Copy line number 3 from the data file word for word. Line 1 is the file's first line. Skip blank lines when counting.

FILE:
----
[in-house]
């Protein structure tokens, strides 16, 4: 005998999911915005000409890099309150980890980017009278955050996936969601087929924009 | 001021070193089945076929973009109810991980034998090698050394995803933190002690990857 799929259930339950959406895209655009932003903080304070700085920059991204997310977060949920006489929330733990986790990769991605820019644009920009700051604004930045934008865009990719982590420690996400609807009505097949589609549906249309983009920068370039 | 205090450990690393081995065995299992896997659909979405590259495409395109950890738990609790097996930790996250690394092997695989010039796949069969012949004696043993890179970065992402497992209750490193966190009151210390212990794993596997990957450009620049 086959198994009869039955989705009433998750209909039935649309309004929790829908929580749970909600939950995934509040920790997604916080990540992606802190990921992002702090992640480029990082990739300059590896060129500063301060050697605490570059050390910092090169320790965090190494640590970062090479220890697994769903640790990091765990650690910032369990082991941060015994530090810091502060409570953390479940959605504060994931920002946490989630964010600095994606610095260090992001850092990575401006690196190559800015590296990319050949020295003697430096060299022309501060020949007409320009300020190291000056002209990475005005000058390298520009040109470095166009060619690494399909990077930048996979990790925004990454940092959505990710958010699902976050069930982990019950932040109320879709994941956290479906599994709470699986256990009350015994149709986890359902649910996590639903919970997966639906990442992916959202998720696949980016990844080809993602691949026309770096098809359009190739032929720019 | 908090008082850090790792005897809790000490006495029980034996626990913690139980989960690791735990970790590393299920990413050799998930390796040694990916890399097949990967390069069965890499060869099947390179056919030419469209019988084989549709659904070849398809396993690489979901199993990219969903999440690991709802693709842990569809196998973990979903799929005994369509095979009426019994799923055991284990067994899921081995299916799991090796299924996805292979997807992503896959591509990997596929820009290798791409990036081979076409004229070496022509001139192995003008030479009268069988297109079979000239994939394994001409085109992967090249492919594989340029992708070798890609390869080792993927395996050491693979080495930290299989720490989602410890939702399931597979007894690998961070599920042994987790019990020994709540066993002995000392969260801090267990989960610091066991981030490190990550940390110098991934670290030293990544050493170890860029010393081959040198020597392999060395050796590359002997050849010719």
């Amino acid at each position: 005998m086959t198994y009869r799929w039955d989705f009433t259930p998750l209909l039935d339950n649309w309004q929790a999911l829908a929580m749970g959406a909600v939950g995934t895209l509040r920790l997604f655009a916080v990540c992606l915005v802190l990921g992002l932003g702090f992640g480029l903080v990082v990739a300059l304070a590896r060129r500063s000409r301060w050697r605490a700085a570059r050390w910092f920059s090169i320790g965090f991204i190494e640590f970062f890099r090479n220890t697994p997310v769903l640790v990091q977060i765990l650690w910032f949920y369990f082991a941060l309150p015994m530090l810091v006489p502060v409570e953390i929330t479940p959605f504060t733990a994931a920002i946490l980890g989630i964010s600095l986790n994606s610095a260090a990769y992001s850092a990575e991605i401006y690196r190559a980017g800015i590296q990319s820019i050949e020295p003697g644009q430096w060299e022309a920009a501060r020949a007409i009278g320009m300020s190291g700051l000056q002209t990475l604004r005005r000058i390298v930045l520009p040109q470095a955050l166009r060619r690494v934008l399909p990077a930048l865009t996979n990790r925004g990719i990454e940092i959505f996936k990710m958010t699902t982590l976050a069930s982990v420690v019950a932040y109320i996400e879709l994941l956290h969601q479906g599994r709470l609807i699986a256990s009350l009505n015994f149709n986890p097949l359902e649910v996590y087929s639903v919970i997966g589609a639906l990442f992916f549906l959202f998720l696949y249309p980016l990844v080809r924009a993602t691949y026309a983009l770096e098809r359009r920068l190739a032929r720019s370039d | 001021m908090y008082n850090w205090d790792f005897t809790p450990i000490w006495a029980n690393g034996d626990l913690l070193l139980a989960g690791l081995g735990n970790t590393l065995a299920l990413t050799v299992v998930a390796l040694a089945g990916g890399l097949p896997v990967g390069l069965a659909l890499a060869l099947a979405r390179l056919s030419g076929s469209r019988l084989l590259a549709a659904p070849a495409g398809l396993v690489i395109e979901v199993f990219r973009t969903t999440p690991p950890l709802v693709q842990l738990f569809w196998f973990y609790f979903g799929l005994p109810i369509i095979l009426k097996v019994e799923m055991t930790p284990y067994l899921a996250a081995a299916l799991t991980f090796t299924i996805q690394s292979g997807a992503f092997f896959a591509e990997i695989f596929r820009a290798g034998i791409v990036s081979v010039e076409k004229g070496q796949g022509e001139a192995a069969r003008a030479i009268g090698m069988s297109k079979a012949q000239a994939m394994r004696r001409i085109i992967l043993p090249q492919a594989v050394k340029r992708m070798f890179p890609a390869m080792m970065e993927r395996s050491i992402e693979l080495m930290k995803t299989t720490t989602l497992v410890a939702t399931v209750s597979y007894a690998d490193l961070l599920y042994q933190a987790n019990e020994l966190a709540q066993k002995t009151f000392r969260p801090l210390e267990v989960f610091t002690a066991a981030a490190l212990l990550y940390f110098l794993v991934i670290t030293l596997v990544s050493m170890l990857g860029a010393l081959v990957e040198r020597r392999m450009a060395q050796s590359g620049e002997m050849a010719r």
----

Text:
């Amino acid at each position: 005998m086959t198994y009869r799929w039955d989705f009433t259930p998750l209909l039935d339950n649309w309004q929790a999911l829908a929580m749970g959406a909600v939950g995934t895209l509040r920790l997604f655009a916080v990540c992606l915005v802190l990921g992002l932003g702090f992640g480029l903080v990082v990739a300059l304070a590896r060129r500063s000409r301060w050697r605490a700085a570059r050390w910092f920059s090169i320790g965090f991204i190494e640590f970062f890099r090479n220890t697994p997310v769903l640790v990091q977060i765990l650690w910032f949920y369990f082991a941060l309150p015994m530090l810091v006489p502060v409570e953390i929330t479940p959605f504060t733990a994931a920002i946490l980890g989630i964010s600095l986790n994606s610095a260090a990769y992001s850092a990575e991605i401006y690196r190559a980017g800015i590296q990319s820019i050949e020295p003697g644009q430096w060299e022309a920009a501060r020949a007409i009278g320009m300020s190291g700051l000056q002209t990475l604004r005005r000058i390298v930045l520009p040109q470095a955050l166009r060619r690494v934008l399909p990077a930048l865009t996979n990790r925004g990719i990454e940092i959505f996936k990710m958010t699902t982590l976050a069930s982990v420690v019950a932040y109320i996400e879709l994941l956290h969601q479906g599994r709470l609807i699986a256990s009350l009505n015994f149709n986890p097949l359902e649910v996590y087929s639903v919970i997966g589609a639906l990442f992916f549906l959202f998720l696949y249309p980016l990844v080809r924009a993602t691949y026309a983009l770096e098809r359009r920068l190739a032929r720019s370039d | 001021m908090y008082n850090w205090d790792f005897t809790p450990i000490w006495a029980n690393g034996d626990l913690l070193l139980a989960g690791l081995g735990n970790t590393l065995a299920l990413t050799v299992v998930a390796l040694a089945g990916g890399l097949p896997v990967g390069l069965a659909l890499a060869l099947a979405r390179l056919s030419g076929s469209r019988l084989l590259a549709a659904p070849a495409g398809l396993v690489i395109e979901v199993f990219r973009t969903t999440p690991p950890l709802v693709q842990l738990f569809w196998f973990y609790f979903g799929l005994p109810i369509i095979l009426k097996v019994e799923m055991t930790p284990y067994l899921a996250a081995a299916l799991t991980f090796t299924i996805q690394s292979g997807a992503f092997f896959a591509e990997i695989f596929r820009a290798g034998i791409v990036s081979v010039e076409k004229g070496q796949g022509e001139a192995a069969r003008a030479i009268g090698m069988s297109k079979a012949q000239a994939m394994r004696r001409i085109i992967l043993p090249q492919a594989v050394k340029r992708m070798f890179p890609a390869m080792m970065e993927r395996s050491i992402e693979l080495m930290k995803t299989t720490t989602l497992v410890a939702t399931v209750s597979y007894a690998d490193l961070l599920y042994q933190a987790n019990e020994l966190a709540q066993k002995t009151f000392r969260p801090l210390e267990v989960f610091t002690a066991a981030a490190l212990l990550y940390f110098l794993v991934i670290t030293l596997v990544s050493m170890l990857g860029a010393l081959v990957e040198r020597r392999m450009a060395q050796s590359g620049e002997m050849a010719r």